By Erin Viner
On the eve of the 20th anniversary of the notorious 9-11 terror attacks on the US, concern is heightening that the Islamist al Qaeda perpetrators may try to regroup amid chaos in Afghanistan following the American withdrawal that has left the Taliban in power. The terror group used Afghanistan under previous Taliban rule as a staging base for its multi-pronged attacks on the US that claimed the lives of 2,977 victims two decades ago.
“The whole community is kind of watching to see what happens and whether or not al-Qaeda has the ability to regenerate in Afghanistan,” the US Defense Chief said yesterday the conclusion of a four-day tour of Persian Gulf states.
“The nature of al-Qaeda and (the Islamic State group) is they will always attempt to find space to grow and regenerate, whether it’s there, whether it’s in Somalia, or whether it’s in any other ungoverned space. I think that’s the nature of the organization,” said Secretary Austin in Kuwait City.
Meanwhile, senior diplomatic representatives from the Small Group of the Global Coalition to Defeat Daesh/ISIS (other terms for the Islamic State) held a virtual meeting to discuss the global campaign against the radical group.
US Acting Special Envoy for the Global Coalition John Godfrey outlined the Coalition’s focus on defeating Daesh/ISIS global branches, including in Afghanistan and Africa, according to a statement from the office of US State Department Spokesperson Ned Price.
Coalition partners also discussed the growing threat posed by ISIS branches, particularly the horrific terrorist attack ISIS-K perpetrated on 26 August in Kabul as part of its ongoing terrorist campaign.
The representatives agreed “to focus work in the D-ISIS Coalition’s Communications, Countering-ISIS Finance, and Foreign Terrorist Fighters Working Groups on countering the ISIS-K threat,” while “drawing on expertise and capacity developed in the fight against Daesh/ISIS in Iraq and Syria,” read the statement.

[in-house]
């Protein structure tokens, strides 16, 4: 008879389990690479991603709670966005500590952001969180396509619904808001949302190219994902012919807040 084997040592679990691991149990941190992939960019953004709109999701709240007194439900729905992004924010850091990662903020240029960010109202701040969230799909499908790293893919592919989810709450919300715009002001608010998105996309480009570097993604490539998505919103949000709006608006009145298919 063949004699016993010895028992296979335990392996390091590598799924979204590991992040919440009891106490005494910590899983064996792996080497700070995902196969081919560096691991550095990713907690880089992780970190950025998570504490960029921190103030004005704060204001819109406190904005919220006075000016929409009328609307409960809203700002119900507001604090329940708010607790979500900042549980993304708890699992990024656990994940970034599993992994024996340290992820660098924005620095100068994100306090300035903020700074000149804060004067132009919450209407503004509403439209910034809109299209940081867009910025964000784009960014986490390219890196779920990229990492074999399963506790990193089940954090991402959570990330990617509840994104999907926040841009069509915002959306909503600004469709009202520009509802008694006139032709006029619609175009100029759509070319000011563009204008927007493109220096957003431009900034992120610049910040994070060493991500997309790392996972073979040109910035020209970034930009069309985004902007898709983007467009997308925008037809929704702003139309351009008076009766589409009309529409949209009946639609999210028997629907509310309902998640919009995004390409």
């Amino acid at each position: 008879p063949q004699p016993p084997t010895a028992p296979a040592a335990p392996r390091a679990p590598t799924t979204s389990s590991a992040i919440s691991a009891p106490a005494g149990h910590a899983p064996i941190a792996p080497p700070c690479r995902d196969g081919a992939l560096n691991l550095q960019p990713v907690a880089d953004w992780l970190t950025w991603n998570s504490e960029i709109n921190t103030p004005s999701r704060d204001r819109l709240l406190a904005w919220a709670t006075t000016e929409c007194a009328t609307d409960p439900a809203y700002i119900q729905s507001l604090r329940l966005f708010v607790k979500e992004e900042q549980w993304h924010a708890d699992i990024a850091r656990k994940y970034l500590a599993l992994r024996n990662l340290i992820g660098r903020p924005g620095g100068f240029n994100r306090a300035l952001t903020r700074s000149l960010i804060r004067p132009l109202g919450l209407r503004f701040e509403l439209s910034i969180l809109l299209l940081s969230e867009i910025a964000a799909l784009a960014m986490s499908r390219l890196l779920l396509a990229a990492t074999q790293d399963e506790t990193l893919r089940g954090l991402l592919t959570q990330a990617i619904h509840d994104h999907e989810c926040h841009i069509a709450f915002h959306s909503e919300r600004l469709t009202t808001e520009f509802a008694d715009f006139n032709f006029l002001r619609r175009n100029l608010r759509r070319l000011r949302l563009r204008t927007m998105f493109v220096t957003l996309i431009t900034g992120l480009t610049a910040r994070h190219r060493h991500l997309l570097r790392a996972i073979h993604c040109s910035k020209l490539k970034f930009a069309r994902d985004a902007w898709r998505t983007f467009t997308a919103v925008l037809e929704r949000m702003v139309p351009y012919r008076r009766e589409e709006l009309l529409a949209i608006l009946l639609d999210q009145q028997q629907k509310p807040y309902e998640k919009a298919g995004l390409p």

During his update on progress in Iraq and Syria, Special Envoy Godfrey stressed “the need to intensify civilian counterterrorism capacity building efforts to help ensure the sustainable defeat of Daesh/ISIS within Iraq, and noted that the United States intends to continue its support for the Iraqi Security Forces even as it completes its transition away from a combat role,” adding that “stabilization efforts in areas liberated from Daesh/ISIS remain a core component of efforts to prevent a resurgence of Daesh/ISIS” in Syria.
Godfrey also encouraged the repatriation of thousands of ISIS fighters and their relatives detained in northeast Syria as a measure to prevent the radical group “from reconstituting capability” in either Syria or Iraq.
Coalition partners, who have so far pledged more than $600 million toward their 2021 goal of $670 million, emphasized the importance of contributions to stabilize areas of Iraq and Syria that have been liberated from ISIS. The representatives reiterated their support for continued counterterrorism pressure to prevent the consolidation of any ISIS gains in Iraq and Syria, while affirming their commitment to defeating ISIS globally – including in Afghanistan and Africa.
“The Coalition remains united and resolved in its determination to achieve the enduring defeat of Daesh/ISIS wherever it operates and to bringing its members to justice,” stressed the US State Department.